TTtDS mimics the format of BOGGY CREEK, with its quasi-documentary structure complete with narration and references to specific dates and crimes (apparently with near-zero accuracy), but is also slightly more assured and intermittently competent. It’s certainly a strange film, but it wouldn’t, for example, pause for minutes on end while an off-screen voice sings a laid-back folk song, like BOGGY CREEK does. It’s a little more normal than that. Basically, it’s a ZODIAC (2007)-style chronicle of a series of slayings which occurred in and around Texarkana in 1946 (colorfully dubbed “the Texarkana Moonlight murders”), with a plot loosely tied together by the efforts of the law enforcement officers trying (and failing**) to crack the case. It doesn’t exactly have a traditional narrative, it’s more like a series of vignettes related to the case, though gradually some story shape takes form around the out-of-towner police captain J.D. Morales (Ben Johnson) loosely based on the real-life M. T. “Lone Wolf” Gonzuallas.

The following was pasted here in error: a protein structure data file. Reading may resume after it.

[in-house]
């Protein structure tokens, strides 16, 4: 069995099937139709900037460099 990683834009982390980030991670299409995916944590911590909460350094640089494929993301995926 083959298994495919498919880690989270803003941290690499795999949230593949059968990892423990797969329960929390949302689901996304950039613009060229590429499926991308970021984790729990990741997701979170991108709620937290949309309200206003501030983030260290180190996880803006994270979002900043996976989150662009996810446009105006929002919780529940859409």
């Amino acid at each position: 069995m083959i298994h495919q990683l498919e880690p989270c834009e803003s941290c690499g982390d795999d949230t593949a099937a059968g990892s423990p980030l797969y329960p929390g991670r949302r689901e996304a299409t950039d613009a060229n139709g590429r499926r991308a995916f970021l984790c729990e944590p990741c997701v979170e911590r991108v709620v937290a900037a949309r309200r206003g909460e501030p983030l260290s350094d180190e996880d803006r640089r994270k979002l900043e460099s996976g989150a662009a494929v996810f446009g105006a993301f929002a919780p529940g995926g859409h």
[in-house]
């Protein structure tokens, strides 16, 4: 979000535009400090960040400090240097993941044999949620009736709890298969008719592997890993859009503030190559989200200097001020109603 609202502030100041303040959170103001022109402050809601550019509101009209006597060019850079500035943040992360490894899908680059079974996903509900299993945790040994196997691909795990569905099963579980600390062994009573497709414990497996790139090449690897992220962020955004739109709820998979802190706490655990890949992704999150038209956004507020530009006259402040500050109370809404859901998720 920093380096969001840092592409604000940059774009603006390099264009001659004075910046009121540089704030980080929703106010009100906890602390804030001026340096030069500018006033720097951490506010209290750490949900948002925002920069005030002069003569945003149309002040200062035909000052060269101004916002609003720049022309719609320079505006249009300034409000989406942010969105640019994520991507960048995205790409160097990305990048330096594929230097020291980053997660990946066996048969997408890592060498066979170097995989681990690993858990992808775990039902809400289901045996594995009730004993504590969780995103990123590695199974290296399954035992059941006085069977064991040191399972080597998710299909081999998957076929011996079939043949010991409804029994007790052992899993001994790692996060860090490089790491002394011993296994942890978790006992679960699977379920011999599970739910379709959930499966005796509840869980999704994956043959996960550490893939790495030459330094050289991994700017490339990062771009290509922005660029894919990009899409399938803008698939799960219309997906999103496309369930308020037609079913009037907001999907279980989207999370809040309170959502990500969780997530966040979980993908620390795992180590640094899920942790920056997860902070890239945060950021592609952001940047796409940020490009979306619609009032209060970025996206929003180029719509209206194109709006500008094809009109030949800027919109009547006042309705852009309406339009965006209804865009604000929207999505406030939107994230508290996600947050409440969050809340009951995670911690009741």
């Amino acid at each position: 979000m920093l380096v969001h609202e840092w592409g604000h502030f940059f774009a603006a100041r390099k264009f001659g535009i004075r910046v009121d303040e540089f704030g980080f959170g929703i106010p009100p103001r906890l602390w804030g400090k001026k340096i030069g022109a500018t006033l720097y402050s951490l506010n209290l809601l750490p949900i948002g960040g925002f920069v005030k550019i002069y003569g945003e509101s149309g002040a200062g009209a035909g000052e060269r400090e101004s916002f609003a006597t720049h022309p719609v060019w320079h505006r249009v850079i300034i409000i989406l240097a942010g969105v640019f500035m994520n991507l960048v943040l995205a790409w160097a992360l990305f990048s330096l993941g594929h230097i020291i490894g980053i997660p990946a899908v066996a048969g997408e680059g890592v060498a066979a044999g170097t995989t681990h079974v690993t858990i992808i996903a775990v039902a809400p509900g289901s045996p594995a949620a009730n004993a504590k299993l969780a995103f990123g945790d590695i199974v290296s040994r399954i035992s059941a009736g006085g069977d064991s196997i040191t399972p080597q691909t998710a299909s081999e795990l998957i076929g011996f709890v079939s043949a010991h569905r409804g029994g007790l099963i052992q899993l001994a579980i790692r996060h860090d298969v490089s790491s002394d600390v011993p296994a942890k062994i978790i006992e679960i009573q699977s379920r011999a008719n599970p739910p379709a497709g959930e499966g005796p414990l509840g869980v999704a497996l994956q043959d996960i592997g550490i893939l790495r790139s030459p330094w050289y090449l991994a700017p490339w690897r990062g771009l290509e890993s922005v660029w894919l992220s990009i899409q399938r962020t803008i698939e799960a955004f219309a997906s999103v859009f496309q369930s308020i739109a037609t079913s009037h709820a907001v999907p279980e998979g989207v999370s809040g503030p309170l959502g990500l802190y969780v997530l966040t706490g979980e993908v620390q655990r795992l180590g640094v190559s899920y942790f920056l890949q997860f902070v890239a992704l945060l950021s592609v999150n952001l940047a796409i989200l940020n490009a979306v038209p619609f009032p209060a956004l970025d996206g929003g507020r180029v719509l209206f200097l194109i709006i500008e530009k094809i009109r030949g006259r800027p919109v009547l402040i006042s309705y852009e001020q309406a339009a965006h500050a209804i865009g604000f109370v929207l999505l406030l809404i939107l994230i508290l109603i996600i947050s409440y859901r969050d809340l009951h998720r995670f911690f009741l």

Let’s pause and take a second to consider just how god damn great Ben Johnson is. Here’s this guy, the son of a rancher, who arrived in Hollywood because he was delivering a carload of horses to Howard Hughes for THE OUTLAW (1943). While in the area, he took a few stunt jobs here and there in between horse gigs before heroically saving three men in a runaway wagon during a unexpected horse stampede on the set of John Ford’s 1948 FORT APACHE. Ford said he wanted to reward Johnson for his actions, which Johnson thought might mean another job as a riding double or an extra -- instead, he gave him a seven-year acting contract (Johnson signed it immediately after reading up to line 5, where the words “$5,000 a week” appeared). He went on to appear in a ton of classics, including SHE WORE A YELLOW RIBBON, RIO GRANDE, SHANE, HANG ‘EM HIGH, THE WILD BUNCH, and THE GETAWAY, and even won a god damn Academy Award for THE LAST PICTURE SHOW. Did he let success change him? Fuck no, he stuck to what he knew, kept himself humble, and was apparently not above appearing in zero-budget way-outside-hollywood THE TOWN THAT DREADED SUNDOWN a few short years after his Oscar win. But it’s not just that he had an interesting and successful film career that makes him great; it’s that he brought such a strong sense of authenticity to his roles. I mean, this is not some John Wayne frat boy phony cowboy movie star; this is the guy they brought in because he actually knew how to do real-life badass things, not just pretend to do them in the movies. He lived a real life, had real experiences, instead of just acting like he could. And you can see it on his face every minute he’s on the screen; there’s a calm confidence and (dare I say?) true grit that just radiates from those sharp eyes. Here, he doesn’t always give the most convincing line readings in the world (not that the lines themselves are exactly convincing), but he is absolutely convincingly grizzled, and that matters a whole lot more. Words are important, but you can’t fake this kind of gravitas. They don’t really make ‘em like that anymore, so every movie you get to see with Johnson in it feels like a nostalgic look into a bygone era.